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tv   Railroad History in Vermont  CSPAN  November 18, 2017 8:35am-8:46am EST

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victory, in so many ways, celebrated in so many confederate monuments was the victory over reconstruction. theunday on "reel america," 1942 propaganda film on the north africa campaign. >> the gravity of the moment had brought them together. >> and at 8:00, on "the alexandra's uproot her talks about her book, 26 seconds, personal history of the's uproot her film. gradually, versions of the film began to leak out, and people began to see it. when they saw it, because of the way the film was, it is not like what the warren commission looted -- concluded. >> american history tv. at the train station at the
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shelburne museum, c-span is learning more about the history. join us as we take a look at the rail history of vermont. chip: here we are at the train station at the shelburne museum, built in 1890 five dr. william a rutland railroad, and service with the central vermont railway as well. it was essentially built to help out with passenger rail service for this region, but perhaps more importantly for the webbs to be of the able to travel as they wish, to go to their summer home, the down to new york city mayor to other areas around the country. it was billed for shelburne,
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however, and is served passenger rail service up until 1953. point,at stopped at that passenger rail service in this region. it was then given to the posterity'sseum for 's sake, to allow people to be able to see it, and with much of the railroad memorabilia that is seen in these stations. moved overland from shelburne here to the museum, which is not far away. it is probably a little less than a mile, one of the shortest moves for the building of the shelburne museum. this is a traveling passenger rail car at the grand isle, built in 1899 by the palace
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wagner card company just before it changed ownership to the coleman company at that time. the president of the rutland railroad, dr. william seward webb, also had use of this car up until 1915 with a rutland railroad as a passenger car for personal use and company business to get from different areas within the region, and perhaps even down to new york city. interesting notes about this car, it was often used by a former vermont governor. it was actually given to him -- or he purchased it -- i am not exactly sure. but he took the car to a place where he had a summer camp, and he used it for transportation up into there as well. it came into the museum's collection later in the 1950's.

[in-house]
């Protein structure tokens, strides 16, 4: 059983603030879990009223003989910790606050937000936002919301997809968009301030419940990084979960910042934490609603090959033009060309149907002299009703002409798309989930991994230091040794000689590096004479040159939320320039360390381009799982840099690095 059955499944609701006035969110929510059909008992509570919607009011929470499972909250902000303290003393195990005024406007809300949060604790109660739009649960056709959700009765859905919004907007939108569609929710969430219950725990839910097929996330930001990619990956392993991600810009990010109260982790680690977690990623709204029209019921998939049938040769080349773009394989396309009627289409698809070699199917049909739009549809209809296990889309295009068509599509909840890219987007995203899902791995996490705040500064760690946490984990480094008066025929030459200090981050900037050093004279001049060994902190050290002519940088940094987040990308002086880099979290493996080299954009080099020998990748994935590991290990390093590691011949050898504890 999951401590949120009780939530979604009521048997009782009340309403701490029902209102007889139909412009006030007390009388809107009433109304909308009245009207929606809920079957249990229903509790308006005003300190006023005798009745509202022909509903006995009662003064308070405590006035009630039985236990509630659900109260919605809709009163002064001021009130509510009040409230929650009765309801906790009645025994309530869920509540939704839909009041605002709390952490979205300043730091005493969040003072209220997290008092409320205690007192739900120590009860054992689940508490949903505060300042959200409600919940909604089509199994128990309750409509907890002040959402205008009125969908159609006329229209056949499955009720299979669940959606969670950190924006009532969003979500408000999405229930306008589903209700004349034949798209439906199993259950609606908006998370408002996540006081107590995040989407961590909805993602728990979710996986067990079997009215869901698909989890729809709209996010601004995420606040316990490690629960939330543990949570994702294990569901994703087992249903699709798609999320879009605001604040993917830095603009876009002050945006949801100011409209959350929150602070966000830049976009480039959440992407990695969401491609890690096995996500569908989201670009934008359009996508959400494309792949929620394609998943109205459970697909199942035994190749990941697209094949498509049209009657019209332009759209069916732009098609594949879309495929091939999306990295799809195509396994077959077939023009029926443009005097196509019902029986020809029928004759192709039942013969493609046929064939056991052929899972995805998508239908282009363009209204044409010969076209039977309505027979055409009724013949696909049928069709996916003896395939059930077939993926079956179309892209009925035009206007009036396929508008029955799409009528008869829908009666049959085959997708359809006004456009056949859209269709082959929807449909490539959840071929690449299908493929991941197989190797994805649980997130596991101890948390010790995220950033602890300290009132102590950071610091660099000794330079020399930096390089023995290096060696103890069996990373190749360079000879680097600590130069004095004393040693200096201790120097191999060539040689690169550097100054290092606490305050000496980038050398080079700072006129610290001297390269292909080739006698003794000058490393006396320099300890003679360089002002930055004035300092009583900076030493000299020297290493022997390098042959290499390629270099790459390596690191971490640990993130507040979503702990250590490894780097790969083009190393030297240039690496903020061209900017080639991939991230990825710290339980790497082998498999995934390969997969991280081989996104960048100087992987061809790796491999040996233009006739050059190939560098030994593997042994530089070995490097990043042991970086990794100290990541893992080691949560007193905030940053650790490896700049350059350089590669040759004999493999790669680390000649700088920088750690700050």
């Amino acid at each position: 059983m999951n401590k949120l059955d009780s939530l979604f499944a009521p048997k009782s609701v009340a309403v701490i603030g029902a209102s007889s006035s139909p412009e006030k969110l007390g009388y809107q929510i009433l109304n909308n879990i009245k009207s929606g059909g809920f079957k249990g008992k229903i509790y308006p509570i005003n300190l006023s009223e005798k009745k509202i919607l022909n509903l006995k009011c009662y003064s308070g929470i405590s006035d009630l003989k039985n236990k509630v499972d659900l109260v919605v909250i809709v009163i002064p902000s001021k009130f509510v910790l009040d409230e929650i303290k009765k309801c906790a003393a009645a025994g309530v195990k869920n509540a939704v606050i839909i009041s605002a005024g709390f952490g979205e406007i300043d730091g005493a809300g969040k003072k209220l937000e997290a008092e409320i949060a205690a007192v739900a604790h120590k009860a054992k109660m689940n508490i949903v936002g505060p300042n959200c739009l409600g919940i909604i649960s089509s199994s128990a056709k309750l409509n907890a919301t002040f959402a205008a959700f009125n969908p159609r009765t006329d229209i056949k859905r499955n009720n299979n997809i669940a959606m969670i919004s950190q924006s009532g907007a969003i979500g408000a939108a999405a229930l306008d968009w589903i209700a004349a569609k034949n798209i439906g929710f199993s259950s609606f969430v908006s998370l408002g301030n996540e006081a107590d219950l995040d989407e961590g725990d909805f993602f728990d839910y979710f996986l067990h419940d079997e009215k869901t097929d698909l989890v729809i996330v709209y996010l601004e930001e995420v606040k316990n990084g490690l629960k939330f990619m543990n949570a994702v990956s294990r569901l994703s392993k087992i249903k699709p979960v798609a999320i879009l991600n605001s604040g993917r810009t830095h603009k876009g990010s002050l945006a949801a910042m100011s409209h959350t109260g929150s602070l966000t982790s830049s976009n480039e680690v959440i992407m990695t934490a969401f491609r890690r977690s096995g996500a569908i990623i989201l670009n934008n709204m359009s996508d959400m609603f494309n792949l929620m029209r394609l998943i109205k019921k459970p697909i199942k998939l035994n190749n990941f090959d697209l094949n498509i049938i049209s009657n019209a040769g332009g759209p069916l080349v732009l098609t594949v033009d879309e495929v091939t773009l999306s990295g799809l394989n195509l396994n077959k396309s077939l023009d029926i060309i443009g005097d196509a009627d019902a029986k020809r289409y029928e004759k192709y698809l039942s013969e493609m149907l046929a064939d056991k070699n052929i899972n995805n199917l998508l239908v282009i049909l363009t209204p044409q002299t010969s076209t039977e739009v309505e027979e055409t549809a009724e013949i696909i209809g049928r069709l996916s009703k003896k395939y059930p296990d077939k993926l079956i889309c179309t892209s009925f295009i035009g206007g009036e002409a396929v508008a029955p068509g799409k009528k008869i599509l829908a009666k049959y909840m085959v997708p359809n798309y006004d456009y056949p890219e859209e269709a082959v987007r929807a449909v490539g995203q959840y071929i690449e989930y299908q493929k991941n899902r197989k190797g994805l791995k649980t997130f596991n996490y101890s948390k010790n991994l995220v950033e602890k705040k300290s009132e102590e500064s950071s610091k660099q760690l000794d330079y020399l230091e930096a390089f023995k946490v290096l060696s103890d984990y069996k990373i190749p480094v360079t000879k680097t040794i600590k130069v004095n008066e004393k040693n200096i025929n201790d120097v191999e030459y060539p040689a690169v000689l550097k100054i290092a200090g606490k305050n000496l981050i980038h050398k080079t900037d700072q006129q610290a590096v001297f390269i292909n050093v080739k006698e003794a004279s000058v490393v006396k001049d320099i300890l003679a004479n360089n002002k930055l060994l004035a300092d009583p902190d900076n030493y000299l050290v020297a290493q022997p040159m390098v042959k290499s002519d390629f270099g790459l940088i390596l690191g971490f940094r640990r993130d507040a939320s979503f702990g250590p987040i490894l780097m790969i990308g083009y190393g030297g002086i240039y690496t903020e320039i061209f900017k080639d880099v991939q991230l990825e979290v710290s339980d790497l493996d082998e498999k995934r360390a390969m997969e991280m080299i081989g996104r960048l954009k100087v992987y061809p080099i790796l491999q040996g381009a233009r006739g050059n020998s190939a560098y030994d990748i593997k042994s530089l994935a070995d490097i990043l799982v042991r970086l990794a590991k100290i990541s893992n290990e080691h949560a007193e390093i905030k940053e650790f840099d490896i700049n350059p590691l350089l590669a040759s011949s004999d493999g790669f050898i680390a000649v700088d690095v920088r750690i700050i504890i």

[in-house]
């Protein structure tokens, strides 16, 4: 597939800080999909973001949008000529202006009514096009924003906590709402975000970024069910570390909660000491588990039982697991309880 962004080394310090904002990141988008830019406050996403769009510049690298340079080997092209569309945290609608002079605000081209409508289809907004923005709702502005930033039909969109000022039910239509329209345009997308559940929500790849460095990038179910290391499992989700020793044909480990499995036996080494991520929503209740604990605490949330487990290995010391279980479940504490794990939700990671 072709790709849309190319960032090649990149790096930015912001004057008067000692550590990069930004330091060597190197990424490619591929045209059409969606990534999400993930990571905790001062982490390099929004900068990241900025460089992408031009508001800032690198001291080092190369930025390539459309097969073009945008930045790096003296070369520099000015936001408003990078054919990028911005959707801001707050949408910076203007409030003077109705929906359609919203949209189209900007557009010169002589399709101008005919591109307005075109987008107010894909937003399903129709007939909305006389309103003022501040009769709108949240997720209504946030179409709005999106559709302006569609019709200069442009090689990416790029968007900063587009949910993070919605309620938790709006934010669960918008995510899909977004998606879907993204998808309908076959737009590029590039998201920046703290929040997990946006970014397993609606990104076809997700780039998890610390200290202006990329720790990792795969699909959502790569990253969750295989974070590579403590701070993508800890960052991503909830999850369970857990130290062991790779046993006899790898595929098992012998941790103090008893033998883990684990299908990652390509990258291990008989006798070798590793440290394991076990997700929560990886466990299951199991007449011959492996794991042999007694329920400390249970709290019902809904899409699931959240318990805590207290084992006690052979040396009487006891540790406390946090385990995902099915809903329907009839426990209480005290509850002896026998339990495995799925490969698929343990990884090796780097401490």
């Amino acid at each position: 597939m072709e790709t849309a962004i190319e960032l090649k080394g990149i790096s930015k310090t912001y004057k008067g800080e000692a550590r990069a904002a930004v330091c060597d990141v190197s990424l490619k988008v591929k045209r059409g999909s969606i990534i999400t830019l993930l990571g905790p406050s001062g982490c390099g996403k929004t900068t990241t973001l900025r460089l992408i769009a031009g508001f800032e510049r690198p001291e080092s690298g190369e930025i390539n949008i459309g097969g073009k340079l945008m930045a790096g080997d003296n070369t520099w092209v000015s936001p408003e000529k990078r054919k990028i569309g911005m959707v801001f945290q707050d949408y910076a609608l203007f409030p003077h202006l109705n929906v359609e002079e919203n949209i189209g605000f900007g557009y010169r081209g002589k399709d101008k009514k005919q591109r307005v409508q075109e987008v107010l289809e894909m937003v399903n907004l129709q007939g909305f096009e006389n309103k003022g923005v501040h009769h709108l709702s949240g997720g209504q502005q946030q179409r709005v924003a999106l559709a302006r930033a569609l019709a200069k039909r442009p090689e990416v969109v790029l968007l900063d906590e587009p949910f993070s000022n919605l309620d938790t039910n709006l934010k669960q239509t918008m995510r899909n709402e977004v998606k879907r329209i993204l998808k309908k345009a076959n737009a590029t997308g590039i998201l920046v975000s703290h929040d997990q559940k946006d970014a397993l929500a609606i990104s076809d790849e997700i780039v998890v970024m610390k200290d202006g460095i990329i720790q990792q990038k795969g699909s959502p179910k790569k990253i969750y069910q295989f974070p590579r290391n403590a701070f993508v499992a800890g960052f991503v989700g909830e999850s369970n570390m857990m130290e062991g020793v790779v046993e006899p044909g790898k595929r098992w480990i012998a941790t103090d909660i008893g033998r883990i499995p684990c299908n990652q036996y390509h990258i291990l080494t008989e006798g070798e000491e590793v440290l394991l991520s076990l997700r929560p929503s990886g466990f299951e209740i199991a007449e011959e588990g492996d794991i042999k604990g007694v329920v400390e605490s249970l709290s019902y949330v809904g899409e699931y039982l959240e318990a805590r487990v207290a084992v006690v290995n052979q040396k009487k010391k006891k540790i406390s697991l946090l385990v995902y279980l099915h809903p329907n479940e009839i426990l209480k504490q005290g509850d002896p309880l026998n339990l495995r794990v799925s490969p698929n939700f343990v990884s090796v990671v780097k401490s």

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it probably ran on a regular basis up until 1914. it changed ownership to the governor, the former governor of and itte of vermont, became part of the canadian railway system for a number of decades. it came to the museum in the late 1950's, around 1960. junior wanted to have an exhibit of how the countryoved about the when they were appear in their upmer home, on the lake -- here in their summer home, on the lake. in the capability come almost on the win of their fingertips have to go to the train station on a private car and go where they needed to go. it was some but he wanted to
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bring to the museum and show how and how his family had traveled here around the country. it was brought here, and it was restored, mahogany paneling within it. we are just now really understanding the progra of this private car. this was built in 1915 for the vermont railway company, and it is a medium-sized locomotive. it is full-sized, steam powered, canada it has roughly 28,000 pounds available traction pool, means from a starting point, it can pull 28,000 pounds. it can also get up to about 50 miles an hour with 1500 horsepower, but that depended largely on the firemen and the